When Diablo Immortal, a mobile version of the 25-year-old isometric action RPG series was first announced in 2018, the backlash was fierce. But in the following years, the sentiment towards it softened – whether by positive player experiences with the various alpha tests, spreading by word of mouth, or the growing acceptance of mobile games.
I had a chance to play the final early access build of Diablo Immortal, which ran in the period leading directly up to the game’s full public launch on 2 June 2022, and you know what? Diablo works really well as a mobile game. Provided that the monetisation doesn’t become impossible to ignore in the long run, this is a very good way to get those moreish, brain-tingling sensations of looting and dungeon crawling on the go.
[Editor’s Note: Welcome to what we’re calling a Review Snapshot. Time is short, there are too many games, and a lot of those games are very long or hard to judge in their early stages. With a Review Snapshot, we want to share an assessment of a game that we haven’t played in its entirety – and thus can’t review as a whole work in good faith. These assessments will be based on a significant chunk of time with the game, and aim to give you a good idea of whether you might be interested in sinking a similar amount of time into the title yourself. Let us know what you think about them by tweeting at us.]
Diablo Immortal: The First Few Hours
To be transparent, there were definitely some limitations in playing Diablo Immortal in its early access phase, which is largely the reason why we’ve avoided a fully-fledged review. For one, it’s hard to get too invested in a free-to-play mobile game when you’re made consciously aware that all your hard-earned progress is going to be wiped forever in just a matter of days.
But because of my reluctant lack of commitment, I was able to at least allow myself the joy of taking a number of different character classes through the first few hours of the Diablo Immortal campaign. As many people can probably agree, the most engaging phase of Diablo games (or any loot-based game) are those starting hours. You’ll level up rapidly and grow quickly in power, and every new loot drop is an exciting one, because there’s a 90% chance items will be better than what you already have.
If you’ve played Diablo III before, and specifically, if you have experience with the console version of Diablo III, Immortal will feel incredibly familiar. It has direct character control, feels a little faster than the PC versions of the game, and features all of the character classes and many of their abilities from Diablo III – Barbarian, Demon Hunter, Wizard, Monk, Crusader, and Necromancer.
Though the game is a precursor to the events of Diablo III, the first few story beats don’t feel like they diverge from the Diablo formula much at all – but that’s completely fine. What I personally want in a mobile Diablo game – which, let’s face it: is a version of the game I may or may not be paying 100% attention to at any given point – is the moment-to-moment satisfaction of destroying mobs of enemies, and a nice loot grinding experience. Diablo Immortal absolutely delivers on this.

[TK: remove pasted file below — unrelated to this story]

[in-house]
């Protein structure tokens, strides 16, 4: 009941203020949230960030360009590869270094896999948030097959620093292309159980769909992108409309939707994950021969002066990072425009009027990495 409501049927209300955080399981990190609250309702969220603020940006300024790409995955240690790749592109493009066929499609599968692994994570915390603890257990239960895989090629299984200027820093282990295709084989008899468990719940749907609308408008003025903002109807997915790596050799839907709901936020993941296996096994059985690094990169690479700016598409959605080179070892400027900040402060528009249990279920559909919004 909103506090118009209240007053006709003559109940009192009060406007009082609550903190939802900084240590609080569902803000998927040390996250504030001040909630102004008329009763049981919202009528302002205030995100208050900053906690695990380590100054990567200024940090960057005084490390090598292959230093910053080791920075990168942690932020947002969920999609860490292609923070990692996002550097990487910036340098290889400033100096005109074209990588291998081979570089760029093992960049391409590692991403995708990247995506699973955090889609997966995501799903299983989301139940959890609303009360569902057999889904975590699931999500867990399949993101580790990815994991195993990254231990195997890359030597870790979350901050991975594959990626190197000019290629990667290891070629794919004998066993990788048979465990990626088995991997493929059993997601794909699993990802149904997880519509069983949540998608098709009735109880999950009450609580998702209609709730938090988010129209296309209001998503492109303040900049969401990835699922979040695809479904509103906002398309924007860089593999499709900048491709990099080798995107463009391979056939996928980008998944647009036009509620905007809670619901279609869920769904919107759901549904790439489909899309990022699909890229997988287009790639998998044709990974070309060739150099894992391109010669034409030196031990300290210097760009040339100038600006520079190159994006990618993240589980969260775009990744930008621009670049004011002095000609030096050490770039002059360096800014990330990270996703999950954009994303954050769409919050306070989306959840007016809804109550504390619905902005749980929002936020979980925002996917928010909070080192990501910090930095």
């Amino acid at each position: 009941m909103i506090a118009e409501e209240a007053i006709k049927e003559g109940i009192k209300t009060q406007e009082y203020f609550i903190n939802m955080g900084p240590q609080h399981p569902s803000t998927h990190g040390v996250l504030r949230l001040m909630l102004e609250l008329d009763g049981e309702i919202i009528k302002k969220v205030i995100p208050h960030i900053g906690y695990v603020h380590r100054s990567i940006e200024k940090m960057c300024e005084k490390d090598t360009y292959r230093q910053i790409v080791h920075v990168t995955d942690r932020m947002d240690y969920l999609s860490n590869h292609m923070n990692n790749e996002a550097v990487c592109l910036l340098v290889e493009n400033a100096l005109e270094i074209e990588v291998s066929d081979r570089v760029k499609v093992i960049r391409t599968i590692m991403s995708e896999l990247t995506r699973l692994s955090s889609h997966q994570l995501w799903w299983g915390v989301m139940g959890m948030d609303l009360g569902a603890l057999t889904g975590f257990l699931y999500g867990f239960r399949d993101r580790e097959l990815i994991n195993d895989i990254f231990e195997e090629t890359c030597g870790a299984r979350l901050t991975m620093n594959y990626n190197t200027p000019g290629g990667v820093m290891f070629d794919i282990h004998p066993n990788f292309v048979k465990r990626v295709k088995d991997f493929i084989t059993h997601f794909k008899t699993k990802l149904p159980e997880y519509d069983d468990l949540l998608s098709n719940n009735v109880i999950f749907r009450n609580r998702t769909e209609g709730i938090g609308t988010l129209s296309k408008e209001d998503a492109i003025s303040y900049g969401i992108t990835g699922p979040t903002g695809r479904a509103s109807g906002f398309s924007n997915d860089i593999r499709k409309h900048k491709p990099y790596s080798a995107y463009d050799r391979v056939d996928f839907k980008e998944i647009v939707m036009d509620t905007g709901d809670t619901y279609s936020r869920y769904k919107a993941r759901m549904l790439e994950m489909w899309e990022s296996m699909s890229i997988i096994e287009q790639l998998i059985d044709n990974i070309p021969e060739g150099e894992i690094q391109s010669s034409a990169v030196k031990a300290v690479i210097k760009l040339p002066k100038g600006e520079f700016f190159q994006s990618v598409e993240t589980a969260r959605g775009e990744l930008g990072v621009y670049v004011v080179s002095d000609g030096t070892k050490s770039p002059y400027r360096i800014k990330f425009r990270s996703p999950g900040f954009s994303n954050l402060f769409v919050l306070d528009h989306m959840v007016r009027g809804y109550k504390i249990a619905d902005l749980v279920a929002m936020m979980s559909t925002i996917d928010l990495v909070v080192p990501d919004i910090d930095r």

Diablo Immortal: Initial Impressions
Many of Diablo Immortal’s elements feel like they’ve been honed to get you into that experience straight away, which shines a positive light on it, in my eyes. Quest locations are made clear with visible trails to follow. Skill cooldowns are obvious. You can set parameters for automatic gear pickup. The touchscreen UI interface is well-sized and arranged, and works best with phones – I also tried Diablo Immortal on an iPad, as well as with a connected controller, neither of which felt as comfortable or natural.
Despite requiring a constant internet connection, you’re very quickly dropped back in to the exact point you left the game after your close it or change your active phone app. As a quick pick-up-and-play game, Diablo Immortal is strong.
Will I enjoy Diablo Immortal?
Given all of the above, it’s hard not to recommend giving Diablo Immortal a shot, considering that, you know, it’s free-to-play.
It’s got a great game feel, and works very well as a quick burst or second-screen experience. The big question, of course, will really be in regards to your attitudes towards the free-to-play model and in-game monetisation.
Everyone’s tolerance and willpower varies, and will be tested by the game. Diablo Immortal very quickly introduces things like Daily Login bonuses and a variety of long-term challenges for rewards in order to goad you into coming back often. There are also options to purchase a Battle Pass which creates more opportunities for rewards, as well as the option to purchase items that make some in-game events easier, and others that let you re-roll the properties on pieces of gear.
Diablo Immortal only has two currencies in addition to the standard in-game gold, which is relatively (and thankfully) tame and easy to keep track of. Blizzard has said it’s treating the monetisation in a way that should ‘feel like a bonus’ in an effort to keep the core experience free and fun – although that’s not something we can assess ourselves until we hit the endgame.
But having spent almost a dozen hours simply playing around with all the different classes, getting those micro-thrills from zapping hoards of ugly beasties with flashy powers, and not spending a cent, I can definitely say my time has felt pretty worthwhile so far. After all, there are far less engaging and far more predatory free-to-play games you could be wasting your time time with. Diablo Immortal doesn’t seem to be one of those.
Platforms: iOS, Android, PC
Developers: Blizzard Entertainment, Netease
Publishers: Blizzard Entertainment, Netease
Release Date: 2 June 2022